Some of the ways to be smart about investing to save include:

  • Install a solar water heater.
  • Consider a heat pump for hot water.
  • Buy a variable-speed pool pump.
  • Use a closed-combustion wood stove or fireplace.
  • Install ceiling insulation.
  • Buy energy-efficient appliances.
  • Install a dual-flush toilet.

When will you break even?

Most people are not aware that the full cost of installing solar (and wind, and water recycling) can be written off 100% in the first year. It might sound expensive but understand the following: 

  • A loan for R2.5 million taken out by the body corporate over five years might cost around R48,000 per month.
  • That scheme had 50 units and at an average of R1000 pm income from the solar portion of the electricity, they would be collecting around R50,000 pm. So let’s say in the first year they break even.
  • Centlec rates are set to rise quickly say 10% per annum. So, in year 2 users save 10% on their electricity. And so each year.
  • At the end of year 5, the system is paid for. Now the body corporate receives the income of R50,000 pm or R600,000 pa. Remember, until they have had R2.5 million income from the electricity they don’t pay any tax.
  • Also, remember that the first R50,000 in any year is tax-free anyway.


So, in a full year, with no other non-levy income the R600,000 income less R50,000 mean that the body corporate gets an income of R550,000 from electricity taxable. Tax is at the rate of 28% ie R550,000 – R154,000 tax or a net income of R396,000 plus the R50,000 untaxed portion total R446,000 / 12 months / 50 units or R743.33 per unit per month income. See why I say it makes sense – remember we never increased the rate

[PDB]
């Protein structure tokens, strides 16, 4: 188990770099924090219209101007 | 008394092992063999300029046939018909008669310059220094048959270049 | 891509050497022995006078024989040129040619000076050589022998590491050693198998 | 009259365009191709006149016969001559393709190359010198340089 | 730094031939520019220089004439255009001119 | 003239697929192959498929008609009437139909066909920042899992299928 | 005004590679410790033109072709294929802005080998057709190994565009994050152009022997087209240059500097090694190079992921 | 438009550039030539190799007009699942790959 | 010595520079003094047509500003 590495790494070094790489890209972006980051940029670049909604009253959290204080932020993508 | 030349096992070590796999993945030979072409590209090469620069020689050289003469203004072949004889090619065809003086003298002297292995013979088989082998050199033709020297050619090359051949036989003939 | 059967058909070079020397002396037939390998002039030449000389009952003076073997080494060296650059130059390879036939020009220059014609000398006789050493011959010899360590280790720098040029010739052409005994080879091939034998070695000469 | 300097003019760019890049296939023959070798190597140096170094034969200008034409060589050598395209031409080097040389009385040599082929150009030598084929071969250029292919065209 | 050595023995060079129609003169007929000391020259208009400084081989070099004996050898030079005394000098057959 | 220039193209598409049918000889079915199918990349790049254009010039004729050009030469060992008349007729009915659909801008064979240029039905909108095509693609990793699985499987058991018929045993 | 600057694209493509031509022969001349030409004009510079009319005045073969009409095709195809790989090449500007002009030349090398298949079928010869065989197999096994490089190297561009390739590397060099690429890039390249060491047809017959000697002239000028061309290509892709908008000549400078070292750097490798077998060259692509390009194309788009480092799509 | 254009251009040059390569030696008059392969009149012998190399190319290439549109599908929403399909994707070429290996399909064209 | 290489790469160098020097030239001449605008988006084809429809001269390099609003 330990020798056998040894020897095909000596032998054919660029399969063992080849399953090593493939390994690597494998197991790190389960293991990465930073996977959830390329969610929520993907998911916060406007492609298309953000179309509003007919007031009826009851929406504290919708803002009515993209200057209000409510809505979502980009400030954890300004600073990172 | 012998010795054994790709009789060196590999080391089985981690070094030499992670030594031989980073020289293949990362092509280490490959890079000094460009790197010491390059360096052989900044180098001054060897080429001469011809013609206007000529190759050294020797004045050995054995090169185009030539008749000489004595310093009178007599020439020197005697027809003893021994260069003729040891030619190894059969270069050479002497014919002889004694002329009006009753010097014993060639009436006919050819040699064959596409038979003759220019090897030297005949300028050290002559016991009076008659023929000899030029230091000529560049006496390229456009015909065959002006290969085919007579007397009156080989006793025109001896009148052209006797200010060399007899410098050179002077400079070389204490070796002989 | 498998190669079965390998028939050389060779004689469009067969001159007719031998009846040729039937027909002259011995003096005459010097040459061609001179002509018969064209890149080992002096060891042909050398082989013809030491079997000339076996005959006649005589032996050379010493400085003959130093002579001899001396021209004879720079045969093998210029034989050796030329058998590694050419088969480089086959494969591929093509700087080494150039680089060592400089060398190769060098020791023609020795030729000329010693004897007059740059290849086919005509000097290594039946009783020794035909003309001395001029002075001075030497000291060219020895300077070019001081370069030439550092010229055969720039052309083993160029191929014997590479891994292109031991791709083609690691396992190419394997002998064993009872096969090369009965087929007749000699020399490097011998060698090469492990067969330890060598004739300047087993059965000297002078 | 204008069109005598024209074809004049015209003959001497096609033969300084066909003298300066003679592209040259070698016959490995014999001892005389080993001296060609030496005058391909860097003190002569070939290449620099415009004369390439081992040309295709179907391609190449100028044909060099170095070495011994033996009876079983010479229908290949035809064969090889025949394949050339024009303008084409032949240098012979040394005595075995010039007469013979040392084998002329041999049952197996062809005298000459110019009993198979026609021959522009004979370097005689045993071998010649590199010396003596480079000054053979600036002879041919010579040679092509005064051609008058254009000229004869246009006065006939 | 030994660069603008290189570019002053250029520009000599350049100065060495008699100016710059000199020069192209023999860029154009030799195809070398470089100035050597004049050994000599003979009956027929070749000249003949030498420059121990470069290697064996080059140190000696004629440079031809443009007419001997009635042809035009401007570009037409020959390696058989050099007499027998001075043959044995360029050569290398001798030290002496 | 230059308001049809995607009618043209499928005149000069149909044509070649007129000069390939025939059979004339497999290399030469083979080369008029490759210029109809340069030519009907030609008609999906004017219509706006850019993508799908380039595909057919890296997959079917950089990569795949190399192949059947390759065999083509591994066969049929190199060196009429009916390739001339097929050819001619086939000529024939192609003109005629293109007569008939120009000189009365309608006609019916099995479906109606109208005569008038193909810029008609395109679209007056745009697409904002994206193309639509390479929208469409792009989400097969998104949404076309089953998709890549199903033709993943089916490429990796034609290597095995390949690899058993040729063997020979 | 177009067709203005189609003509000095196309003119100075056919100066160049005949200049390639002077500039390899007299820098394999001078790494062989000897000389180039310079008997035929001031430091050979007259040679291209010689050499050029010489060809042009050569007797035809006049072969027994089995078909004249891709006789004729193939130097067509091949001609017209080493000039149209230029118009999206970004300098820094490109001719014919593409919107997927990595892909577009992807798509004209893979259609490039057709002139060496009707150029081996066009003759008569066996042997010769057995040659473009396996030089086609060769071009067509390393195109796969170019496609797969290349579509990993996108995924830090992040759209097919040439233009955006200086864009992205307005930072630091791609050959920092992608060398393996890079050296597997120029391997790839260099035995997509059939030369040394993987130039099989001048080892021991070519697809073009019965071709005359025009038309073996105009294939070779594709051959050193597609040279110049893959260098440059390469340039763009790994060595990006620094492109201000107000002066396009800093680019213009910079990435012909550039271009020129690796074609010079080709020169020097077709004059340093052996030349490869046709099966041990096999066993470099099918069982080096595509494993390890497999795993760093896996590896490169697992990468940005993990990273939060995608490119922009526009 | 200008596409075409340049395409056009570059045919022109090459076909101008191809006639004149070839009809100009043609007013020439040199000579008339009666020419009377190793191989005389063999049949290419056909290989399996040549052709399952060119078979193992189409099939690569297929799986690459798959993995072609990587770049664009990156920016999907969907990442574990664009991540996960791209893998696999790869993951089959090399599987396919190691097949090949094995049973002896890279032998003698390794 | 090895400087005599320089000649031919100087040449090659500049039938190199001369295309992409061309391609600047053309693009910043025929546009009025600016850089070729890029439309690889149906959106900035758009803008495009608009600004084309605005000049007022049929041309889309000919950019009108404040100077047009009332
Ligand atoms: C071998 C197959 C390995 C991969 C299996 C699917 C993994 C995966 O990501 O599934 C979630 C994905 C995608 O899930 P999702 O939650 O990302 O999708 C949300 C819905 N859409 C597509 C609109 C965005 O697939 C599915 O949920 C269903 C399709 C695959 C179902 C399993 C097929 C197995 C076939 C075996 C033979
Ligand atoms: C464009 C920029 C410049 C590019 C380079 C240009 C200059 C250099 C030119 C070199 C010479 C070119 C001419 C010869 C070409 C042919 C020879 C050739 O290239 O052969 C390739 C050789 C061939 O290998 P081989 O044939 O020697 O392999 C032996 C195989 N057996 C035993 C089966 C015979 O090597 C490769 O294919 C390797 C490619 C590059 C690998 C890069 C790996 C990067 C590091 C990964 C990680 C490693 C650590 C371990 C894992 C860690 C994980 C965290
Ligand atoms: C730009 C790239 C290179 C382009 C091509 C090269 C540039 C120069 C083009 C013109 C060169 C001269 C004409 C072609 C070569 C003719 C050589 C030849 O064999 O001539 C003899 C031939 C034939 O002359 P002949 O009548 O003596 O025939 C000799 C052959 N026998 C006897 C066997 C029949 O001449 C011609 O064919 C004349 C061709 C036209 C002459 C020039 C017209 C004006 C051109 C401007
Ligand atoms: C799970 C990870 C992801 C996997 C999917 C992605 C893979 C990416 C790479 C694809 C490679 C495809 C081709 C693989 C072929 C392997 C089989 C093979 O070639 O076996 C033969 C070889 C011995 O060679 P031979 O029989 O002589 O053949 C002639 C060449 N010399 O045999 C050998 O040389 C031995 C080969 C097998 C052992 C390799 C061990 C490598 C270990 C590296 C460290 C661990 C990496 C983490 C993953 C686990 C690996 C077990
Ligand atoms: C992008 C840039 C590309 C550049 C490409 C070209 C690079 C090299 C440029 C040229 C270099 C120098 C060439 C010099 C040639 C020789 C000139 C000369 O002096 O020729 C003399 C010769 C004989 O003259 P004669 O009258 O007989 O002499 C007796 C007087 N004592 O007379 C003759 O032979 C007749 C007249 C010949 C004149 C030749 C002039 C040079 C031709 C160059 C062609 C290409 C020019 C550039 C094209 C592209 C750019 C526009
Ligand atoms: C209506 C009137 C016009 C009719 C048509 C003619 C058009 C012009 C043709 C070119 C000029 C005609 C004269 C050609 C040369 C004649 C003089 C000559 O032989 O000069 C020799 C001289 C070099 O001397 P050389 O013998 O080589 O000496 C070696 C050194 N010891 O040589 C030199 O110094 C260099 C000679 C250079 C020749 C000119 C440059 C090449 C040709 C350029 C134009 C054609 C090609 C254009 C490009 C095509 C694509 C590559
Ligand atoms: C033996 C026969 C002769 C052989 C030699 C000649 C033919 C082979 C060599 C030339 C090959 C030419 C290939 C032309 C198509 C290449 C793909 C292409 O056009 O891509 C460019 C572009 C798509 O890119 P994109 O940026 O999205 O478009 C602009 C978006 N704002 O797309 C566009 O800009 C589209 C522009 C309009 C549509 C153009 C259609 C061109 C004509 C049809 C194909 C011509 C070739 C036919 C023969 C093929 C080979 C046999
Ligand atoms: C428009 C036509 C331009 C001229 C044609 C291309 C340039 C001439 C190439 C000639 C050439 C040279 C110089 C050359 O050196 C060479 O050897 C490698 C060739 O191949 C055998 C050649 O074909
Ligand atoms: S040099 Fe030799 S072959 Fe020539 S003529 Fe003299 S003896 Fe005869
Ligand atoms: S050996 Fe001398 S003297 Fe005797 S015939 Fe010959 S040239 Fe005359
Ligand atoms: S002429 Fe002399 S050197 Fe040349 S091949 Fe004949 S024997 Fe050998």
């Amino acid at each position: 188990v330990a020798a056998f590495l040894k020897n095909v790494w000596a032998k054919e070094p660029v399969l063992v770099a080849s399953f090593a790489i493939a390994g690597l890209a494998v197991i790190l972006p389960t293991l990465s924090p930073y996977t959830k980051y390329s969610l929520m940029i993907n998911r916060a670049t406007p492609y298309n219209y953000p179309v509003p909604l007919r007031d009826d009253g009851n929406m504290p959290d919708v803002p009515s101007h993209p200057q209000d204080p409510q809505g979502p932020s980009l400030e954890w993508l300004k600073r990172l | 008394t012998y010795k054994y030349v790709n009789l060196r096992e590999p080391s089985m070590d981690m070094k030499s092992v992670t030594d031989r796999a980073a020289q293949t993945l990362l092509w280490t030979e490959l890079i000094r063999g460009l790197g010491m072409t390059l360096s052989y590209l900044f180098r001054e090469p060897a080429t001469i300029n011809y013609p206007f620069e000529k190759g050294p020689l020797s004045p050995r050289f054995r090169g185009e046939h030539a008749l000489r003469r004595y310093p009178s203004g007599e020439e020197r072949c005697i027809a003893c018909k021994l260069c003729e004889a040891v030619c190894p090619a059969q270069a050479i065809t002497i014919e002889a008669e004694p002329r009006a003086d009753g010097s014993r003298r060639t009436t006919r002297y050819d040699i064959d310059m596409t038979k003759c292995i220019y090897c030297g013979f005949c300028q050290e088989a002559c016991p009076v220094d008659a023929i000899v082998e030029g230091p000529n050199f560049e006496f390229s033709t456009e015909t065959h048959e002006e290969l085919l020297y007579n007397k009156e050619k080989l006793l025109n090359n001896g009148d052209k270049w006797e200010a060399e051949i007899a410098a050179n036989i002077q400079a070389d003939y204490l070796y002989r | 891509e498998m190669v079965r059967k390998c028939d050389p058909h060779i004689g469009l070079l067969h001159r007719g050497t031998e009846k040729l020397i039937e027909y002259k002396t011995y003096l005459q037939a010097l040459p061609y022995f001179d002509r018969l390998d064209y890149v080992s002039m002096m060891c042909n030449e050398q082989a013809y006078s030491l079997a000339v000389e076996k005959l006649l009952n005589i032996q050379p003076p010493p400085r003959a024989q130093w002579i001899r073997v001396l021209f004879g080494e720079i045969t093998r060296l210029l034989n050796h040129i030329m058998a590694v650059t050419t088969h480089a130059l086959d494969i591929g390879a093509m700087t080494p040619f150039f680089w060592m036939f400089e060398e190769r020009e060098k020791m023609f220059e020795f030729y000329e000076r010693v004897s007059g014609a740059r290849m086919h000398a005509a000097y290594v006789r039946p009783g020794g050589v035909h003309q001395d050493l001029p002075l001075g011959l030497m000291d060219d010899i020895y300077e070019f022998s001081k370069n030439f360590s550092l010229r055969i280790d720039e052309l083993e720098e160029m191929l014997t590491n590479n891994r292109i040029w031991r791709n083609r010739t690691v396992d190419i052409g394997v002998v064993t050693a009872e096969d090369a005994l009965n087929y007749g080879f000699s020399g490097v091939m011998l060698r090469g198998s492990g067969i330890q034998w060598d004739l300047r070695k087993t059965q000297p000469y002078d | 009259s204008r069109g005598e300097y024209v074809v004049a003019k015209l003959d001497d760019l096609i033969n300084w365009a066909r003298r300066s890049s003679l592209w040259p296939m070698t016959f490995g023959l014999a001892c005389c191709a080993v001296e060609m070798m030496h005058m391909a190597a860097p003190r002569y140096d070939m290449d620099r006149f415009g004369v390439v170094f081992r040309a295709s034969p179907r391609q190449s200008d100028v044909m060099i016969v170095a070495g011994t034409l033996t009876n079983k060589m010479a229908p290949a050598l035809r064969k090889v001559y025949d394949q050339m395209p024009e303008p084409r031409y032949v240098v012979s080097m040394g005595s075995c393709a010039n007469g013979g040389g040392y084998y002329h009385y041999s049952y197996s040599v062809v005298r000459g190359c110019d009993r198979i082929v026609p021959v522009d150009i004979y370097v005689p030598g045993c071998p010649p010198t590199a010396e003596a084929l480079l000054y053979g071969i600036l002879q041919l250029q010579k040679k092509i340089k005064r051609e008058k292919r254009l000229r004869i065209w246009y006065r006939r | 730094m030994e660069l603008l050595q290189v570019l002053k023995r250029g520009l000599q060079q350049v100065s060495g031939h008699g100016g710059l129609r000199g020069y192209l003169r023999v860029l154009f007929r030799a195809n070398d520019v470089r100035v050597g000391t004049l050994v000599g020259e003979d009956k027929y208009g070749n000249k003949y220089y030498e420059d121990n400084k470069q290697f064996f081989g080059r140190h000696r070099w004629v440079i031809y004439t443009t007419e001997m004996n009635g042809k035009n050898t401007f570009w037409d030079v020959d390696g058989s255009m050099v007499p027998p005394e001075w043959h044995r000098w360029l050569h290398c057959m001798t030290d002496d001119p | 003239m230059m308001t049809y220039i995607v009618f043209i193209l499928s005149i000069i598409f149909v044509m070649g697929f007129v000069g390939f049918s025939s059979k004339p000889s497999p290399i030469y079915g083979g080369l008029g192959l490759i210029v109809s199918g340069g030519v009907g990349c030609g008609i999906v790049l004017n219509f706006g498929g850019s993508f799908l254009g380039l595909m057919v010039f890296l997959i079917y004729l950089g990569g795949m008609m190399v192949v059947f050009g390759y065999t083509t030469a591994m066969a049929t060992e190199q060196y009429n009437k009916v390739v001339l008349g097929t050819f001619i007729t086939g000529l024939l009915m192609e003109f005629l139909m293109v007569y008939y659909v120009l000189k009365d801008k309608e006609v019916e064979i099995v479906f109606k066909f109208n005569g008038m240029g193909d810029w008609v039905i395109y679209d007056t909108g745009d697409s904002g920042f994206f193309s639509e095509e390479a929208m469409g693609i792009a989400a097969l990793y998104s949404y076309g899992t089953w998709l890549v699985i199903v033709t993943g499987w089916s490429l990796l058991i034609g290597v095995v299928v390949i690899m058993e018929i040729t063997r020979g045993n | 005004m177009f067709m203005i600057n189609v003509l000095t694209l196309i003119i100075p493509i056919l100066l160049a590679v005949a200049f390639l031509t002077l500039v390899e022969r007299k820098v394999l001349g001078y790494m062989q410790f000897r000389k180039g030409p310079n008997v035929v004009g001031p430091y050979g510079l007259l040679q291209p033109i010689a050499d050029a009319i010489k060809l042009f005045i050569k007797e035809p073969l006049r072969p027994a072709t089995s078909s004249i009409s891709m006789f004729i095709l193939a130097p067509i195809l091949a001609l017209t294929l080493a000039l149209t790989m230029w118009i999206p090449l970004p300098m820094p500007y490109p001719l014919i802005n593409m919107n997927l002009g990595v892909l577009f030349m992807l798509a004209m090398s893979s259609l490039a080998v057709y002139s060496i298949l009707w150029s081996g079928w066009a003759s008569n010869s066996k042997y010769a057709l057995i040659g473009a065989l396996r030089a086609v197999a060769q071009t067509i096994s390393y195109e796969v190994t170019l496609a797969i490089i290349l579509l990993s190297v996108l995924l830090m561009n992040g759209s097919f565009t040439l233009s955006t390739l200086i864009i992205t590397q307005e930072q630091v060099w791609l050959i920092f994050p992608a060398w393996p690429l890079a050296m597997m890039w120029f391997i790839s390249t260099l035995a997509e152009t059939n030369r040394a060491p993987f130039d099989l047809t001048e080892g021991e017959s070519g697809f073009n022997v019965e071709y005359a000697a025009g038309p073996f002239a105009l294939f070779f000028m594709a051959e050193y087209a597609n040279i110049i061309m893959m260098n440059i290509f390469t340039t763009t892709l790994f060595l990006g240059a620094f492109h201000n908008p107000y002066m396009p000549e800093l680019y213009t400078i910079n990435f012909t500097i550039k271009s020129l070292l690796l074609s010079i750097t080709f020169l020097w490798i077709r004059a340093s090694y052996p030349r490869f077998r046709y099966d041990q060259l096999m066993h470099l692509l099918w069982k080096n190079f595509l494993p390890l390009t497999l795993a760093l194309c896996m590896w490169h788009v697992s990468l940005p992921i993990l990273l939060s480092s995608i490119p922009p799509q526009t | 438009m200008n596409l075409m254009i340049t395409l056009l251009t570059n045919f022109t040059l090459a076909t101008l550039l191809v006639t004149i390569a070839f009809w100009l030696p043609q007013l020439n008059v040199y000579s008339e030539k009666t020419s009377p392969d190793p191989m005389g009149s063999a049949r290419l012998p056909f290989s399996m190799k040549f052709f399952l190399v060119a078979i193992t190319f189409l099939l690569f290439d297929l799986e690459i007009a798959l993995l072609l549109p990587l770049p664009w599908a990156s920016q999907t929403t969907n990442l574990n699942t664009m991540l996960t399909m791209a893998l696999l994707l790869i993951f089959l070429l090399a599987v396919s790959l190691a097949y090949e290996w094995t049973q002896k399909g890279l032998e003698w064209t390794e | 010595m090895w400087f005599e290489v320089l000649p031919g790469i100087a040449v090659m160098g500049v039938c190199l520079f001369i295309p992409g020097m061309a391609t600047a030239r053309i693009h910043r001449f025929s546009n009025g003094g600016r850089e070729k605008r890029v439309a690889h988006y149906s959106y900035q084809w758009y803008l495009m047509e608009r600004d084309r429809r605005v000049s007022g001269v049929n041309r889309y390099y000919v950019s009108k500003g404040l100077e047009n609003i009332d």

The break-even period for different green interventions varies according to a range of factors, including consumption rates. Remember that two household showers a day, as opposed to six, using the same solar water heating system will have different outcomes.

Similarly, the cost of installing a solar PV system designed to supply full household needs will differ from a blended energy supply which includes municipal as well as on-site renewable energy.

It seems like the greatest change should still be a mindset change. “Ideally, water should be harvested from rainfall and recycled from the household showers and basins, rather than extracted from aquifers using boreholes as this is a finite resource.

What about DIY interventions?

In order to get the best performance and payback period, it is important to ensure that a solar system for energy or water, as an example, is correctly sized, specified and installed. Unless the homeowner is familiar with these criteria, it is best to seek out professional advice from an experienced professional or installer.  

Courtesy of Property24

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This article is a general information sheet and should not be used or relied on as legal or other professional advice. No liability can be accepted for any errors or omissions nor for any loss or damage arising from reliance upon any information herein. Always contact your legal adviser for specific and detailed advice. Errors and omissions excepted (E&OE)